- Hydrogen can play a key role in the decarbonisation of the UK’s power system, providing a low-carbon alternative to gas-fired flexible generation, latest analysis by Aurora Energy Research shows
- Increasing renewable and nuclear generation capacity by an additional 7.5%, compared to Aurora’s base case, would produce the amount of hydrogen needed to fire peaking power plants by 2035, Aurora finds
- Replacing gas-fired peakers with hydrogen could save up to £90bn, compared to relying on short-duration energy storage for low-carbon flexibility
- Hydrogen-fired power plants would be cheaper to run than abated gas-fired plants when operating at low load factors and would not emit any carbon dioxide
How do we fully decarbonise the grid while keeping the lights on? This question is often hotly debated amongst energy policymakers, scholars, and industry leaders. The UK government itself is yet to have an answer—despite its pledge to decarbonise the national power system by 2035, if existing policies are implemented, the country would remain reliant on unabated gas-fired generation1 in 2035, Aurora Energy Research forecasts. Some unabated gas-fired plants would operate flexibly, coming online when nuclear, wind, and solar assets are not generating enough power to meet demand. These so-called “peaking” plants would generate around 1% of Britain’s total power output in 2035, but account for 11% of total annual power sector emissions.
Hydrogen can replace gas as Britain’s source of flexible generation, latest analysis by Aurora Energy Research finds, offering a cheaper and zero-carbon alternative. Aurora will present these findings at its 2022 Hydrogen Conference.
The UK can produce all of the hydrogen needed to fire peaking plants by 2035 using renewable and nuclear electricity, Aurora’s modelling shows. Under Aurora’s base case, 8 TWh of renewable generation would be curtailed2 in 2035. This surplus power could be used to produce hydrogen via electrolysis, creating an additional revenue stream for renewable generators as well as a zero-carbon fuel for peaking plants. Electrolysers would need 13 TWh of input electricity to produce the amount of hydrogen needed to fire peakers instead of gas under Aurora’s base case, 5 TWh short of forecast curtailment. Installing an additional 7.5% renewable and nuclear capacity by 2035, relative to Aurora’s base case, would enable curtailed generation to meet peakers’ hydrogen demand.3
Replacing gas-fired peaking plants with hydrogen-fired peakers by 2035 would cost £21bn, Aurora calculates. This includes the costs of the required renewable and nuclear additions and the installation of 10 TWh of interseasonal hydrogen storage, needed to address the discrepancy between forecast periods of high renewable curtailment and peak power demand. The total cost is up to 82% lower than the cost of relying on batteries alone to offset solar and wind variability. Replacing gas-fired peakers with two-hour batteries by 2035 would cost £112bn, while replacing peakers with four-hour batteries would cost £82bn, Aurora’s modelling shows. New-build gas plants with Carbon Capture and Storage (CCS) are more competitive—replacing unabated gas-fired peaking plants with new abated gas plants would cost £22bn.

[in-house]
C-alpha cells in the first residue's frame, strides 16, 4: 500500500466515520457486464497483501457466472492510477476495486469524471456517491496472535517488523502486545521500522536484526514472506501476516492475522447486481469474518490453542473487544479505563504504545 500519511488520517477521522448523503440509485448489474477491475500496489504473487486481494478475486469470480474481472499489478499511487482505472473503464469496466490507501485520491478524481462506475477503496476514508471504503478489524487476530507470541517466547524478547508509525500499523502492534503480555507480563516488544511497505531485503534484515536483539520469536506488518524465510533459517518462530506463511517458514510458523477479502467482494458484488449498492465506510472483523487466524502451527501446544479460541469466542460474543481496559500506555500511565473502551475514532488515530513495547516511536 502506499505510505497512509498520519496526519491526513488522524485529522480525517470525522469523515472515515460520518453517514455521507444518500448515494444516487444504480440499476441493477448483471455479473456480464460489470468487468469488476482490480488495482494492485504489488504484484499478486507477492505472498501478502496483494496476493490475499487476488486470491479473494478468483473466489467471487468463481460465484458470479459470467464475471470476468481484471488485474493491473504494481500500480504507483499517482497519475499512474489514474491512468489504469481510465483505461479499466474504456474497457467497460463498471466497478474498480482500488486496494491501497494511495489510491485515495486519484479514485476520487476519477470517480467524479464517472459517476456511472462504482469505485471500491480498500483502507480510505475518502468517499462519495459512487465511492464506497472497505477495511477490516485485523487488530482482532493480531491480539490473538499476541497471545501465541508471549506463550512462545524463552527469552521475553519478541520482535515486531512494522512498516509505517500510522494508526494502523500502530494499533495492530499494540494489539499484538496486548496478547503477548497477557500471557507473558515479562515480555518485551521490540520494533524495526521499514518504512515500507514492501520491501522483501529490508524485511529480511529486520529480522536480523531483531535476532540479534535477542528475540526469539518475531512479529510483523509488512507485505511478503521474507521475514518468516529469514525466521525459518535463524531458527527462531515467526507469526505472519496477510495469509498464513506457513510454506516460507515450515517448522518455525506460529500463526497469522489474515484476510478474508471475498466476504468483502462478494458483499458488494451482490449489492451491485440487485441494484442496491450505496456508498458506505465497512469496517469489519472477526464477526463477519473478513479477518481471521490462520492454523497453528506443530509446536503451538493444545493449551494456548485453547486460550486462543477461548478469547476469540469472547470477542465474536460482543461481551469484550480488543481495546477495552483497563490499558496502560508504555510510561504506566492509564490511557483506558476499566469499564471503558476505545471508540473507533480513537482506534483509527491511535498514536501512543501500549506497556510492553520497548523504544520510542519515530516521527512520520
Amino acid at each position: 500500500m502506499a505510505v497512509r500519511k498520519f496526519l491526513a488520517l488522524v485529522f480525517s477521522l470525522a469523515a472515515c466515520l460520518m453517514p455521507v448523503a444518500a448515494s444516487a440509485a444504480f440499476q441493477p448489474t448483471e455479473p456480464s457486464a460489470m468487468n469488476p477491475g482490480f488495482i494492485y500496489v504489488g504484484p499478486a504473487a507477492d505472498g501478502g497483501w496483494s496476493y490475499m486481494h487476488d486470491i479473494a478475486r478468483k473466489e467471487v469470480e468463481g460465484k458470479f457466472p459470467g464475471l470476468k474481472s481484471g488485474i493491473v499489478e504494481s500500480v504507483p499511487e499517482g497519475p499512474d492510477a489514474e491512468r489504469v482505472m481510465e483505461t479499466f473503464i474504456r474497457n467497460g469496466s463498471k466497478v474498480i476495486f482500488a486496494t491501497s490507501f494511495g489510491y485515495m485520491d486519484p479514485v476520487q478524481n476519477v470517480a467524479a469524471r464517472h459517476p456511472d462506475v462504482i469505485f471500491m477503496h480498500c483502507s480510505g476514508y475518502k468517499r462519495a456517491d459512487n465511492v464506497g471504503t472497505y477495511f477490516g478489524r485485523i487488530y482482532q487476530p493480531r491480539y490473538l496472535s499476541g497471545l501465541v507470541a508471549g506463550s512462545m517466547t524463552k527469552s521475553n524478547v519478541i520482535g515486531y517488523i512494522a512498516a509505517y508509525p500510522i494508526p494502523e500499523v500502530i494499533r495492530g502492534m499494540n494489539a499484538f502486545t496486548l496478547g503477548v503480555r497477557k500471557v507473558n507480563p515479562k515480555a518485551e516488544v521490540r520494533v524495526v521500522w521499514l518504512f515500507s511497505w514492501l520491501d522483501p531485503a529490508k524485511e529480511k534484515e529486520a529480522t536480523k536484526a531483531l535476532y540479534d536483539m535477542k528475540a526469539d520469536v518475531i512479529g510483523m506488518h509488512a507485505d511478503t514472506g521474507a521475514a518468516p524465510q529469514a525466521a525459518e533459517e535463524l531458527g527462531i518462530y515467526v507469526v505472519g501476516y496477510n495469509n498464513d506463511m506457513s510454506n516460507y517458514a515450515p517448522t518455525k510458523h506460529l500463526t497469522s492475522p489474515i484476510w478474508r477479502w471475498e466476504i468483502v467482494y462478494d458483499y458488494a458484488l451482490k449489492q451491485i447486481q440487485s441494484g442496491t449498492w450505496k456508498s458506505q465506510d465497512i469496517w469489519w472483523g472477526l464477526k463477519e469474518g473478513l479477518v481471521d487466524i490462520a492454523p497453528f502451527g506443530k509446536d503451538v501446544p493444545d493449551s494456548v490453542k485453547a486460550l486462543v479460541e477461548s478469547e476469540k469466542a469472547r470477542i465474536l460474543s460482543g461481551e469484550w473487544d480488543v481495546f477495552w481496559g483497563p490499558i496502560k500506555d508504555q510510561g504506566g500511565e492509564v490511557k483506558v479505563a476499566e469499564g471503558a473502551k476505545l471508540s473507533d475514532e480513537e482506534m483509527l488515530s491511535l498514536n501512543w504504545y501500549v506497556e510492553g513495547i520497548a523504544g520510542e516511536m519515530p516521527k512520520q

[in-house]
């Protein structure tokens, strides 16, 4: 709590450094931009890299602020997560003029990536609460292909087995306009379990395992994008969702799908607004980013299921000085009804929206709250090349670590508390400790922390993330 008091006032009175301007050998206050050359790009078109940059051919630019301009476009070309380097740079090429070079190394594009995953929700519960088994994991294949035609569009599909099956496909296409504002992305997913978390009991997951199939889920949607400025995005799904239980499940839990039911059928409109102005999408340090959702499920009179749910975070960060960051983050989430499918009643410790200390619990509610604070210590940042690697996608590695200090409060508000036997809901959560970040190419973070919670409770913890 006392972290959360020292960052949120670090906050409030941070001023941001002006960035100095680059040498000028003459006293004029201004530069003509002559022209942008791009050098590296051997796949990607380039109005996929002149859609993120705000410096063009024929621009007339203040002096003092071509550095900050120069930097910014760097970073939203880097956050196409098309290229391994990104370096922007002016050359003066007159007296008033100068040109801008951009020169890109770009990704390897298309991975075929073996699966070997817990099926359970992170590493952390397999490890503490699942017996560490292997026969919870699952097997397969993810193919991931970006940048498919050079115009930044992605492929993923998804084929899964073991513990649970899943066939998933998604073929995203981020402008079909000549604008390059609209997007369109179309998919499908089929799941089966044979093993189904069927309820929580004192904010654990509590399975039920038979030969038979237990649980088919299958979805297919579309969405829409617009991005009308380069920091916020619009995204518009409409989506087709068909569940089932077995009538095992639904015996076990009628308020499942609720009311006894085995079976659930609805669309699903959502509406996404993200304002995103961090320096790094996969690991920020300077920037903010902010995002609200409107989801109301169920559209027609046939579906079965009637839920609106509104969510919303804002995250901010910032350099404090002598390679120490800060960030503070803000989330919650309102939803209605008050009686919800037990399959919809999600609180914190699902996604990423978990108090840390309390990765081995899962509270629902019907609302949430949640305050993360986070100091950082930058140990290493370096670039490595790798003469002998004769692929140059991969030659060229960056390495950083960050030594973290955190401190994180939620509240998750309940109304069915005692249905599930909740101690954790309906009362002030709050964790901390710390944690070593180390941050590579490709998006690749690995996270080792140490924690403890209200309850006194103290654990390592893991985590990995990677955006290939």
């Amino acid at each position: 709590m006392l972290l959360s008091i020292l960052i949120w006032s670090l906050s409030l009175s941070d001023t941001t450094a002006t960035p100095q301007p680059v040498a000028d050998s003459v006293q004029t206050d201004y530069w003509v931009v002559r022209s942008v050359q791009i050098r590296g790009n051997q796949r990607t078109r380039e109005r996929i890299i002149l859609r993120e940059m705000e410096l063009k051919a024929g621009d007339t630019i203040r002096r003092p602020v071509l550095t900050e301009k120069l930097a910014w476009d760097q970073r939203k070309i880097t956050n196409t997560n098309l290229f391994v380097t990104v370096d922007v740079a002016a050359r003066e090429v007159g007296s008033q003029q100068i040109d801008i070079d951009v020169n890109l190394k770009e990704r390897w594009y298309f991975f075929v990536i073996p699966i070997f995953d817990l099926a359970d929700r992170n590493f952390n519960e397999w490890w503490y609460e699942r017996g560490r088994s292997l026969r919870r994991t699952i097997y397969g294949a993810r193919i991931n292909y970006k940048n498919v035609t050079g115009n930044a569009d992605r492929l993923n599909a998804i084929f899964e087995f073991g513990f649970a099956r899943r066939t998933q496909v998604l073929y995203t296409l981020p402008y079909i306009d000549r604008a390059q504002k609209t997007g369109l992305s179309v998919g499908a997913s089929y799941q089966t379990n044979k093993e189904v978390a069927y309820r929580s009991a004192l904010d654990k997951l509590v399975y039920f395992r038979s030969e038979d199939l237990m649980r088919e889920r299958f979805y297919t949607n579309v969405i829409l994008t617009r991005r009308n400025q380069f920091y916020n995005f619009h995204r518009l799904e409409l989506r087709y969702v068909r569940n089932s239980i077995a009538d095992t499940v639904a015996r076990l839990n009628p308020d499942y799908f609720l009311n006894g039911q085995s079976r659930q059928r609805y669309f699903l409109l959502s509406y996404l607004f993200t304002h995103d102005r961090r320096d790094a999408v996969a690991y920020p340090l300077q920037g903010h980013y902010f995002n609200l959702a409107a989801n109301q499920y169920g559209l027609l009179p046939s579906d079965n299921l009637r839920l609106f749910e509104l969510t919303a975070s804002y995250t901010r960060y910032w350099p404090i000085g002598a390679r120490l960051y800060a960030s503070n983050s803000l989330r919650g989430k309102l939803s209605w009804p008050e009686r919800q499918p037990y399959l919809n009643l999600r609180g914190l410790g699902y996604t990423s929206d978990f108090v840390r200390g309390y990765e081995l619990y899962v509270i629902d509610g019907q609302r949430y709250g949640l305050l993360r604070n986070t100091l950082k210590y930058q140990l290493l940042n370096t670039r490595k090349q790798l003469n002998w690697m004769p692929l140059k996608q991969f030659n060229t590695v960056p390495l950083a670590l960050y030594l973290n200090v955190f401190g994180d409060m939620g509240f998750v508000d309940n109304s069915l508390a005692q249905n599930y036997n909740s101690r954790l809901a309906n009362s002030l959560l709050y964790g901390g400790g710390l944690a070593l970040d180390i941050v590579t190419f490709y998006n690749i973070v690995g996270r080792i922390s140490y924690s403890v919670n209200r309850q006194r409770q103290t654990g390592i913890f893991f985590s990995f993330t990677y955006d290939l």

The case for hydrogen strengthens when considering operations. Hydrogen-fired peakers would be cheaper to run than abated gas plants at the low load factors necessary for flexible generation, Aurora finds. The levelised cost of electricity (LCOE) generated by a hydrogen-fired power plant commissioned in 2030, operating at 10% of its total generation capacity, would be up to £47/MWh—or 20%—lower than the LCOE for an abated gas plant commissioned in 2030, operating at the same load factor. The spread between LCOEs for hydrogen and abated gas plants widens as load factors fall, climbing to £400/MWh—or 53%—at 2.5% load factors.
Anise Ganbold, Head of Research, Hydrogen, at Aurora Energy Research commented:
‘With more and more solar and wind generation in the power mix, the grid will need sources of dispatchable power to meet demand. We compared the cost of using hydrogen-fired peaking power plants with new abated gas plants and found the former to be more economic, both on an LCOE basis and total capex spend.’
1 Gas-fired generation without Carbon Capture and Storage
2 Generation is curtailed when renewable power plants are disconnected from the grid. Some generators choose to disconnect assets from the grid when renewable power supply exceeds total power demand, causing power prices to fall to zero. Generators can also be instructed to disconnect assets when renewable power supply exceeds the capacity of the local transmission network, preventing power from being delivered to consumers. National Grid ESO issues these instructions.
3 Under this “balanced” scenario, curtailed renewable generation would total 11 TWh, while the input electricity needed to produce enough hydrogen to fire peaking power plants would also total 11 TWh.
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Megan Tracey, European Press Officer
megan.tracey@auroraER.com | +44 (0)7810 817354
From its Oxford academic roots, Aurora Energy Research has grown to become the largest dedicated power market analytics company in Europe, providing data-driven intelligence for strategic decisions in the global energy transformation. We are a diverse team of more than 170 experts with vast energy, financial, and consulting backgrounds, covering power, hydrogen, carbon, and fossil commodities. We are active in Europe, Australia, and the US, working with world-leading organisations to provide comprehensive market intelligence, bespoke analytic and advisory services, and cutting-edge software.